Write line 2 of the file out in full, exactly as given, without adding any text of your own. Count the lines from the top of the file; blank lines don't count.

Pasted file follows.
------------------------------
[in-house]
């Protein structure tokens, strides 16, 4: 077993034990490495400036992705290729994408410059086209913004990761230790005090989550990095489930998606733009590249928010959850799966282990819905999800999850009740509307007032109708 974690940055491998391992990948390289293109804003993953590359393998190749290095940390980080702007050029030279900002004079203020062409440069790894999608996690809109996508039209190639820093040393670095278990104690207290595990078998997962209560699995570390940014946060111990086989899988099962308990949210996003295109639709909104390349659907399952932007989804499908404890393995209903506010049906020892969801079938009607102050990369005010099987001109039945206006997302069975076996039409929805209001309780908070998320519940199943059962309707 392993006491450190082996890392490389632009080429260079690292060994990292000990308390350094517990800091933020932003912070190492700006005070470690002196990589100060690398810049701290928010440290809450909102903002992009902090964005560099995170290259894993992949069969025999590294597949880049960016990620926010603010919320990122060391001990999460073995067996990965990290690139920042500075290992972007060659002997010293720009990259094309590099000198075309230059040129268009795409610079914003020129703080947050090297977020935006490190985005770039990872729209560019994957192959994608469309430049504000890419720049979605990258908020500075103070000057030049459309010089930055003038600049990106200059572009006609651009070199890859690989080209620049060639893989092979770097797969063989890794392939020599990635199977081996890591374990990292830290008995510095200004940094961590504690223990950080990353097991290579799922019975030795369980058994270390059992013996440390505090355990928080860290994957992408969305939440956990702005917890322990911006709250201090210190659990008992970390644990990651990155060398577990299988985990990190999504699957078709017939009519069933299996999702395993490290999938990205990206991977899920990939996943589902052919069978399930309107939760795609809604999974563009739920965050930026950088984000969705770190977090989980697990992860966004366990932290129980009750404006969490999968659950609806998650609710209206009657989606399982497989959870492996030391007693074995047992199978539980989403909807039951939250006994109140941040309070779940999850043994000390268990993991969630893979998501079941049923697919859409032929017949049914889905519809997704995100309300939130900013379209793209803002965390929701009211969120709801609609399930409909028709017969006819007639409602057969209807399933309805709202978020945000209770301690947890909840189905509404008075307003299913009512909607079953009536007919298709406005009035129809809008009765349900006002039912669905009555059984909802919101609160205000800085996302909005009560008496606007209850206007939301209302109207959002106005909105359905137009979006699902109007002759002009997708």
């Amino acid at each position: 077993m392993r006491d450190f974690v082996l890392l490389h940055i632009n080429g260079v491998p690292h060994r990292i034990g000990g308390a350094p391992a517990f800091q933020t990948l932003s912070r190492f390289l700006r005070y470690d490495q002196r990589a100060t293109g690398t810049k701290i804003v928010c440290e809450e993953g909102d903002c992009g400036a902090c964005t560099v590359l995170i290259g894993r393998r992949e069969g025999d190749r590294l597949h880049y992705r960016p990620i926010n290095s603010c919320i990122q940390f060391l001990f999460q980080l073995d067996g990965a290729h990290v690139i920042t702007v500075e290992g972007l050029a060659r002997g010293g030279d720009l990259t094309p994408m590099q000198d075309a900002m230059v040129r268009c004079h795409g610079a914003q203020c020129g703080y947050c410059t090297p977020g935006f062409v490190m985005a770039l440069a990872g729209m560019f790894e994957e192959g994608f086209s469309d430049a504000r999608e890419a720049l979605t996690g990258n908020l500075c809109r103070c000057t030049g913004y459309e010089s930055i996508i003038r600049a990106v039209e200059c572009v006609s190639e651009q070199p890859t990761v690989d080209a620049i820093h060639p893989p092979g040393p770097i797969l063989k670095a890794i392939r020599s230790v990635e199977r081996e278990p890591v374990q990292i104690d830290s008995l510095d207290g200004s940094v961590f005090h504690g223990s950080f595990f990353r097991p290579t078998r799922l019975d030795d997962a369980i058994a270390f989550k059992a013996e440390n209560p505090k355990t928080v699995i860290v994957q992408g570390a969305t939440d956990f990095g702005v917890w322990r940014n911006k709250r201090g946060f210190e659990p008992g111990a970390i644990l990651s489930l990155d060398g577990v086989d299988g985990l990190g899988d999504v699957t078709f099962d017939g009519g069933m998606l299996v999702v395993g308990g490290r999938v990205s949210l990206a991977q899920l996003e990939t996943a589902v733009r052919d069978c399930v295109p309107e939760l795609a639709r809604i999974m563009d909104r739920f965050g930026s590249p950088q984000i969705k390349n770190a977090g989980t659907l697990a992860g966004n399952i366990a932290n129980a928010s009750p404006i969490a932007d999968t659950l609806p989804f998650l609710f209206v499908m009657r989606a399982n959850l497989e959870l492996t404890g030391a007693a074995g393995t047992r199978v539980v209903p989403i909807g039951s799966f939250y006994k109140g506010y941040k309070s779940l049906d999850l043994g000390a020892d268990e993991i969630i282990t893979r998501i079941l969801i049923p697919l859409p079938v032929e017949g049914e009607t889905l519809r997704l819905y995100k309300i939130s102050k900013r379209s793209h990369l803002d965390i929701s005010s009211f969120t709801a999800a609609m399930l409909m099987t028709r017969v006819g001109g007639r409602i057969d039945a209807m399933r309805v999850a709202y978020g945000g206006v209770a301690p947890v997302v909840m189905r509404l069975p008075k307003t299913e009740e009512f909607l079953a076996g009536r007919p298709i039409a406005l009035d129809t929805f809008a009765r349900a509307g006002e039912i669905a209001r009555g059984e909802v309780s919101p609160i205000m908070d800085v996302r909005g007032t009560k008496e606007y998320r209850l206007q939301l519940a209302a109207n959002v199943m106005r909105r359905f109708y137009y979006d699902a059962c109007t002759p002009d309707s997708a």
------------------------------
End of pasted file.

């Protein structure tokens, strides 16, 4: 077993034990490495400036992705290729994408410059086209913004990761230790005090989550990095489930998606733009590249928010959850799966282990819905999800999850009740509307007032109708 974690940055491998391992990948390289293109804003993953590359393998190749290095940390980080702007050029030279900002004079203020062409440069790894999608996690809109996508039209190639820093040393670095278990104690207290595990078998997962209560699995570390940014946060111990086989899988099962308990949210996003295109639709909104390349659907399952932007989804499908404890393995209903506010049906020892969801079938009607102050990369005010099987001109039945206006997302069975076996039409929805209001309780908070998320519940199943059962309707 392993006491450190082996890392490389632009080429260079690292060994990292000990308390350094517990800091933020932003912070190492700006005070470690002196990589100060690398810049701290928010440290809450909102903002992009902090964005560099995170290259894993992949069969025999590294597949880049960016990620926010603010919320990122060391001990999460073995067996990965990290690139920042500075290992972007060659002997010293720009990259094309590099000198075309230059040129268009795409610079914003020129703080947050090297977020935006490190985005770039990872729209560019994957192959994608469309430049504000890419720049979605990258908020500075103070000057030049459309010089930055003038600049990106200059572009006609651009070199890859690989080209620049060639893989092979770097797969063989890794392939020599990635199977081996890591374990990292830290008995510095200004940094961590504690223990950080990353097991290579799922019975030795369980058994270390059992013996440390505090355990928080860290994957992408969305939440956990702005917890322990911006709250201090210190659990008992970390644990990651990155060398577990299988985990990190999504699957078709017939009519069933299996999702395993490290999938990205990206991977899920990939996943589902052919069978399930309107939760795609809604999974563009739920965050930026950088984000969705770190977090989980697990992860966004366990932290129980009750404006969490999968659950609806998650609710209206009657989606399982497989959870492996030391007693074995047992199978539980989403909807039951939250006994109140941040309070779940999850043994000390268990993991969630893979998501079941049923697919859409032929017949049914889905519809997704995100309300939130900013379209793209803002965390929701009211969120709801609609399930409909028709017969006819007639409602057969209807399933309805709202978020945000209770301690947890909840189905509404008075307003299913009512909607079953009536007919298709406005009035129809809008009765349900006002039912669905009555059984909802919101609160205000800085996302909005009560008496606007209850206007939301209302109207959002106005909105359905137009979006699902109007002759002009997708």